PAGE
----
There were all the times when my parents struggled to give me and my siblings a good foothold on life despite the financial problems they were constantly going through. And they did give us good education, putting us through the best schools and colleges in the country. It was this that I recalled not long ago, as I stood before my parents’ graves in our village. I remembered the yearly trips I made to a bookstore in Quetta with my father to buy new textbooks for the new classes my siblings and I had been promoted to in school. And I remembered too the many means my mother devised to make sure that we had enough food on the table. You do not, you cannot ever forget the times when you had to accompany your father to a bank to have your mother’s necklace pawned for a paltry sum because of monetary necessity at home.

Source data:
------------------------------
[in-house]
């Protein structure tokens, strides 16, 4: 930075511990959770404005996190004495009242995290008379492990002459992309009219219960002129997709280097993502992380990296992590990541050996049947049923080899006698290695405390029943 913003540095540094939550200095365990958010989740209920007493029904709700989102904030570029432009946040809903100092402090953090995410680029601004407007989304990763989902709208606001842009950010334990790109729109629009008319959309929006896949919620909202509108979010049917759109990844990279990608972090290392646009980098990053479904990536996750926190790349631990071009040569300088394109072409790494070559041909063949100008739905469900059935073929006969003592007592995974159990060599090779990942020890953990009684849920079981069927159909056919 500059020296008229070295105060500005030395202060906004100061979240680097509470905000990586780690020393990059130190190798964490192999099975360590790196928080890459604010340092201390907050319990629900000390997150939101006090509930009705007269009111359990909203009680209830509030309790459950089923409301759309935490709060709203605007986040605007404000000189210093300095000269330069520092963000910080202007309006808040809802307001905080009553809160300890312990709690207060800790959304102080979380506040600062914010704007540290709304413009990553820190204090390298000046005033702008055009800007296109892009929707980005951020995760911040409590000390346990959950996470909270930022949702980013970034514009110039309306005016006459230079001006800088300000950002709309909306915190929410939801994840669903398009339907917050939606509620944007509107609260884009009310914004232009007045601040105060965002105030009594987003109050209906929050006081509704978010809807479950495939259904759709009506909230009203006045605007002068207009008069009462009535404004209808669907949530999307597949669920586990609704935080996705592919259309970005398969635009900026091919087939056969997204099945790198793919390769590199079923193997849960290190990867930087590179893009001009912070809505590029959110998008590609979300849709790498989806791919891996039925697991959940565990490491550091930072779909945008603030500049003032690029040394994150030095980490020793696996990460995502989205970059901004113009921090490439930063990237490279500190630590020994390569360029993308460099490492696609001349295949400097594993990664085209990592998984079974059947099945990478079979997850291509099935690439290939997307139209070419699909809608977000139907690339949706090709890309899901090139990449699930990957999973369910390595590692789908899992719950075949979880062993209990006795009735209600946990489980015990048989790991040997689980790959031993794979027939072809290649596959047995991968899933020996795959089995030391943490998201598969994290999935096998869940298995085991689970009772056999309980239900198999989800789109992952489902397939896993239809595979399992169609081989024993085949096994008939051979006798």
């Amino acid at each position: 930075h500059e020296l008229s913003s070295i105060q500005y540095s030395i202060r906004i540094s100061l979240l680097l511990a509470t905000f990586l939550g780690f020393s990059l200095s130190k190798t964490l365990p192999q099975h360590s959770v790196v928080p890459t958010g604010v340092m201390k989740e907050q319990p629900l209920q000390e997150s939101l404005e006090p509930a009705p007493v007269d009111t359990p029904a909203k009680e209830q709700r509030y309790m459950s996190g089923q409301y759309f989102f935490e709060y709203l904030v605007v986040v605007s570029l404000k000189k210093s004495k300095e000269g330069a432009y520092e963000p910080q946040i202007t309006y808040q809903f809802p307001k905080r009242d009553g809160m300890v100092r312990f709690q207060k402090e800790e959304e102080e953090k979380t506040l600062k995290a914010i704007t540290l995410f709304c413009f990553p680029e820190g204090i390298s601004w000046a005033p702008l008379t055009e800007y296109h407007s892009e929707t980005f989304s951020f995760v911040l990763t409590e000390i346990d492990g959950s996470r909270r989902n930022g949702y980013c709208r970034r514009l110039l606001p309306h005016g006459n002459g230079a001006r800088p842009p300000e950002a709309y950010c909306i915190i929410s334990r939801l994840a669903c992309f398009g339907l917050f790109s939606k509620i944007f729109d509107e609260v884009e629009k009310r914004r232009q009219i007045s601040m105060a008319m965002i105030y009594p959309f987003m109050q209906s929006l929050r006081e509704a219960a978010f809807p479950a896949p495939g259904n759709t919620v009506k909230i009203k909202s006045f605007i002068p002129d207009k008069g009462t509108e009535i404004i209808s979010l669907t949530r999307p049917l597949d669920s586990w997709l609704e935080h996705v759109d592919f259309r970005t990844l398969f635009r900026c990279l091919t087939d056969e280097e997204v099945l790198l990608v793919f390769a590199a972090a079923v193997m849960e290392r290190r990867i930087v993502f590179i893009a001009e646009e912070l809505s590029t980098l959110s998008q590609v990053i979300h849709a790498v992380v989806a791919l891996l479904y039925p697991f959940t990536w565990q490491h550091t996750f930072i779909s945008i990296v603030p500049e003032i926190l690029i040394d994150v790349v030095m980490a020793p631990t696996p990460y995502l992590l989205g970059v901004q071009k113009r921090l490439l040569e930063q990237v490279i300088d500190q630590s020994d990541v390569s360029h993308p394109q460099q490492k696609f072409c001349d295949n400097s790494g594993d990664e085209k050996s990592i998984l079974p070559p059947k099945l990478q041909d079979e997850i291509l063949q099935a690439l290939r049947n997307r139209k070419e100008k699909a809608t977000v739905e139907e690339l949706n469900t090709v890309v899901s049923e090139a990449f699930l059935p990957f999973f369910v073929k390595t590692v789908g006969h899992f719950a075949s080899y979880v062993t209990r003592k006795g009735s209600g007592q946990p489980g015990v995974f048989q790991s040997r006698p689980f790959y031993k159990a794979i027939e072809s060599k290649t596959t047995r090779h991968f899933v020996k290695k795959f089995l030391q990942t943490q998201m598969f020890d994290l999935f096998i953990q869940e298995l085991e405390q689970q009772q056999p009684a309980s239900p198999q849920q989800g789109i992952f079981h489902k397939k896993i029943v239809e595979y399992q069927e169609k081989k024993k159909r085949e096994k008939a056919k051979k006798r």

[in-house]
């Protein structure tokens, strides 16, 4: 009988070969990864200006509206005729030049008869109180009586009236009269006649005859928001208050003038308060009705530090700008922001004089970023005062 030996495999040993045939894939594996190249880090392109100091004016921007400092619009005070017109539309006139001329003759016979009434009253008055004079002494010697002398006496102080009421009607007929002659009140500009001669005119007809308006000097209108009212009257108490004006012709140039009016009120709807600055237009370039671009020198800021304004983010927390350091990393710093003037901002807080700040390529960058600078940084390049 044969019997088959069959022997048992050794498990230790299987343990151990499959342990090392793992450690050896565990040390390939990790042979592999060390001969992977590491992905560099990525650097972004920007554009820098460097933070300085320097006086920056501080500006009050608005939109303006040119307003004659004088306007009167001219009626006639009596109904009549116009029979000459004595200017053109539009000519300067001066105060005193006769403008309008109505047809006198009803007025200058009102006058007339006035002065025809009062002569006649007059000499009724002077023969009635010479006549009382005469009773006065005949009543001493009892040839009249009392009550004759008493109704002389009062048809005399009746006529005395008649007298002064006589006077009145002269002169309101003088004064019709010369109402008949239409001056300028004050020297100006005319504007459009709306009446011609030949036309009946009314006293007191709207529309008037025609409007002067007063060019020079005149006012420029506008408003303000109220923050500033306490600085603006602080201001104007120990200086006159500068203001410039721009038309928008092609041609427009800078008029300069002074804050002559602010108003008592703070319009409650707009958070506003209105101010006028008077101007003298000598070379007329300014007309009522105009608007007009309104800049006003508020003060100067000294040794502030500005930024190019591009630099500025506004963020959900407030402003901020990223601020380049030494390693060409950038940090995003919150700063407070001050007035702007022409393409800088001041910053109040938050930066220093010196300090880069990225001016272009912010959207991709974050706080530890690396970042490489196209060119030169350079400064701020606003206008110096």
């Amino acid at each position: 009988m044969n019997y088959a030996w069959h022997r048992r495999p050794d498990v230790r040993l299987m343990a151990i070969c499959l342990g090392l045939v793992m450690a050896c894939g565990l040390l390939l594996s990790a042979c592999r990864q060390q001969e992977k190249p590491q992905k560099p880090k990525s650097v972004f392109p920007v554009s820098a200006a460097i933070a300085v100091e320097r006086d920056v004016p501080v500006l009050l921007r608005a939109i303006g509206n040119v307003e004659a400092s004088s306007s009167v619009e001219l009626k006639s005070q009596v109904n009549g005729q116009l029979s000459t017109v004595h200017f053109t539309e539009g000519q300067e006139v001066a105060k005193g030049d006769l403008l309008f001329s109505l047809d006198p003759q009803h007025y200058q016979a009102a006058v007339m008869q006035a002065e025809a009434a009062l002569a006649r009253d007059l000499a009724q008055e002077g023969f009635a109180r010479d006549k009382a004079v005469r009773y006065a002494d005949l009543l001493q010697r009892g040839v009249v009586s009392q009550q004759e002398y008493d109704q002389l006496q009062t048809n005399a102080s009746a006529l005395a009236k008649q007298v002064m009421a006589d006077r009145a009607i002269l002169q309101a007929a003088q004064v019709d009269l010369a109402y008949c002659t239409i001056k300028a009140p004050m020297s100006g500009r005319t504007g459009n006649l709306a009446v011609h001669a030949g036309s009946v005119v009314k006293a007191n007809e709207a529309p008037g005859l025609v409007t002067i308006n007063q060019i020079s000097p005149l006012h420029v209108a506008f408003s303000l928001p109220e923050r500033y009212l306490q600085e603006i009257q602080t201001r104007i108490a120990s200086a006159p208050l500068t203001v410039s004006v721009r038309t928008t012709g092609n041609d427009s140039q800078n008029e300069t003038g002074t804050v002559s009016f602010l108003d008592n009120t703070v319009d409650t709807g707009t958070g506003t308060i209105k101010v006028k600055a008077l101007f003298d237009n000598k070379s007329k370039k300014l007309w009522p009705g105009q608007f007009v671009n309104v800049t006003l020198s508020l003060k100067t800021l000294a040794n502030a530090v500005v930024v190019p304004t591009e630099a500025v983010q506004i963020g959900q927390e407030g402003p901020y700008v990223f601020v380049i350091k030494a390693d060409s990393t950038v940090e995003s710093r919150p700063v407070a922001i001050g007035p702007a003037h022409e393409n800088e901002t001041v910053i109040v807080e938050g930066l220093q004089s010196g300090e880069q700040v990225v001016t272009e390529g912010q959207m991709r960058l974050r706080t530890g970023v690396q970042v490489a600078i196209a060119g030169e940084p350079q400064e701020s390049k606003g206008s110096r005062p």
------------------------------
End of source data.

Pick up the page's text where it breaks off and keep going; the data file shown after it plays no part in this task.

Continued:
Forgetting the past is similar to condemning the future to perdition. In the lugubrious month of August, it is Bangabandhu Sheikh Mujibur Rahman I remember in absolute intensity. Memories of that long ago day, when as a schoolboy I met him in Quetta, had dinner with him and came away with his autograph, come alive. He did not take my outstretched hand, but he did pinch my cheeks affectionately. Being in his company was, for me, an experience in scaling the heights. After that first meeting, I met him a few more times. I was yet a student. On the day that I prepared to see him address a convocation at Dhaka University, disaster struck the country. The assassin-soldiers killed him before he could speak to the students, before I could walk down to the university to hear him speak. Losing Bangabandhu was like losing your grip on life. There is never a moment when I do not recall him. Every time I am abroad, holding that green passport at immigration on arrival, I tell myself that the passport is a symbol of the political grandeur Bangabandhu stood for, that it is his historical legacy to us and to future generations of Bengalis.